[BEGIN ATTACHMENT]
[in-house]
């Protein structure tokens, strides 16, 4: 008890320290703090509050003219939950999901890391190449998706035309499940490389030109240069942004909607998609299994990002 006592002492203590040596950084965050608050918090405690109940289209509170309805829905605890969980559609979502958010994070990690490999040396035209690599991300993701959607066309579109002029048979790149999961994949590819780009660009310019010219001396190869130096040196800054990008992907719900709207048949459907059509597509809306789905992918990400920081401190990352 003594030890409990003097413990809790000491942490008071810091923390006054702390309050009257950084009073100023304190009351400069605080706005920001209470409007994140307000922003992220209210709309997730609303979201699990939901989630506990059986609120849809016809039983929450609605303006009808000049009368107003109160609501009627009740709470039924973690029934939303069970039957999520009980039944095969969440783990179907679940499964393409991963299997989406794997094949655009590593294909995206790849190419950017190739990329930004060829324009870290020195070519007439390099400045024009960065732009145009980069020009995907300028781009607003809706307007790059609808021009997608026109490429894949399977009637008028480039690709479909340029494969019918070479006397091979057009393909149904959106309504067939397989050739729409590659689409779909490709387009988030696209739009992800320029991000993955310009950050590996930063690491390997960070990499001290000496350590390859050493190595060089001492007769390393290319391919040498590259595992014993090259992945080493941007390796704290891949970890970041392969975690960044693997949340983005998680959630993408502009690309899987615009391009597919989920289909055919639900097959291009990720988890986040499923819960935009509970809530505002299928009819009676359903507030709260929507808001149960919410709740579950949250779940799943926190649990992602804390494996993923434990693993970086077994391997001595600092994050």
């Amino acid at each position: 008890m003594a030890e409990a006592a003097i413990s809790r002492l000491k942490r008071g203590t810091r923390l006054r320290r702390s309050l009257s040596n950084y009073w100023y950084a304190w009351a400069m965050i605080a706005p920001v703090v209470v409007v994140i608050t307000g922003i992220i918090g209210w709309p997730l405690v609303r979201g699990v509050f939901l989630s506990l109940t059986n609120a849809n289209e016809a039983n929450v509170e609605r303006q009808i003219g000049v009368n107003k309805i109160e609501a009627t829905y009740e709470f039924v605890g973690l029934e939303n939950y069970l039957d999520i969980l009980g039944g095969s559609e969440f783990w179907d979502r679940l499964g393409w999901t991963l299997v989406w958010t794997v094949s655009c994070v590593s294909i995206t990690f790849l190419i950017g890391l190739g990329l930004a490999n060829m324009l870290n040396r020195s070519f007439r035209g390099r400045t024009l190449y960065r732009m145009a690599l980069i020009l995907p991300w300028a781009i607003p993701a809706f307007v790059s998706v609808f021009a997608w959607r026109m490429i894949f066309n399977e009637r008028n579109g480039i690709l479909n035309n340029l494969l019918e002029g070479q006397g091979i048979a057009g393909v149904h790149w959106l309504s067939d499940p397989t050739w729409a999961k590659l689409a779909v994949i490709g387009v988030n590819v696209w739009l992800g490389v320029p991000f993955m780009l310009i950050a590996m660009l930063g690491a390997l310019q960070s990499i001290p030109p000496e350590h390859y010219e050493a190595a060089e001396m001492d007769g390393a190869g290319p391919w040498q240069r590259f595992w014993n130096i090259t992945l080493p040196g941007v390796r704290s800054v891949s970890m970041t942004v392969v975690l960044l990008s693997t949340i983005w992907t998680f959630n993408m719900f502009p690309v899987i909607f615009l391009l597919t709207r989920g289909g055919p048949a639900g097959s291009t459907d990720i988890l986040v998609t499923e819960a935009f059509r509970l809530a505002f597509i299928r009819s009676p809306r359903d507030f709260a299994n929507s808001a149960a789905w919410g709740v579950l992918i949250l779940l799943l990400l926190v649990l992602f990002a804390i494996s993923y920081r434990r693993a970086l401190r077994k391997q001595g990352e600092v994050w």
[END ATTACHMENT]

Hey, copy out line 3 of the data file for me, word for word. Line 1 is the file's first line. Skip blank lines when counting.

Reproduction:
């Amino acid at each position: 008890m003594a030890e409990a006592a003097i413990s809790r002492l000491k942490r008071g203590t810091r923390l006054r320290r702390s309050l009257s040596n950084y009073w100023y950084a304190w009351a400069m965050i605080a706005p920001v703090v209470v409007v994140i608050t307000g922003i992220i918090g209210w709309p997730l405690v609303r979201g699990v509050f939901l989630s506990l109940t059986n609120a849809n289209e016809a039983n929450v509170e609605r303006q009808i003219g000049v009368n107003k309805i109160e609501a009627t829905y009740e709470f039924v605890g973690l029934e939303n939950y069970l039957d999520i969980l009980g039944g095969s559609e969440f783990w179907d979502r679940l499964g393409w999901t991963l299997v989406w958010t794997v094949s655009c994070v590593s294909i995206t990690f790849l190419i950017g890391l190739g990329l930004a490999n060829m324009l870290n040396r020195s070519f007439r035209g390099r400045t024009l190449y960065r732009m145009a690599l980069i020009l995907p991300w300028a781009i607003p993701a809706f307007v790059s998706v609808f021009a997608w959607r026109m490429i894949f066309n399977e009637r008028n579109g480039i690709l479909n035309n340029l494969l019918e002029g070479q006397g091979i048979a057009g393909v149904h790149w959106l309504s067939d499940p397989t050739w729409a999961k590659l689409a779909v994949i490709g387009v988030n590819v696209w739009l992800g490389v320029p991000f993955m780009l310009i950050a590996m660009l930063g690491a390997l310019q960070s990499i001290p030109p000496e350590h390859y010219e050493a190595a060089e001396m001492d007769g390393a190869g290319p391919w040498q240069r590259f595992w014993n130096i090259t992945l080493p040196g941007v390796r704290s800054v891949s970890m970041t942004v392969v975690l960044l990008s693997t949340i983005w992907t998680f959630n993408m719900f502009p690309v899987i909607f615009l391009l597919t709207r989920g289909g055919p048949a639900g097959s291009t459907d990720i988890l986040v998609t499923e819960a935009f059509r509970l809530a505002f597509i299928r009819s009676p809306r359903d507030f709260a299994n929507s808001a149960a789905w919410g709740v579950l992918i949250l779940l799943l990400l926190v649990l992602f990002a804390i494996s993923y920081r434990r693993a970086l401190r077994k391997q001595g990352e600092v994050w």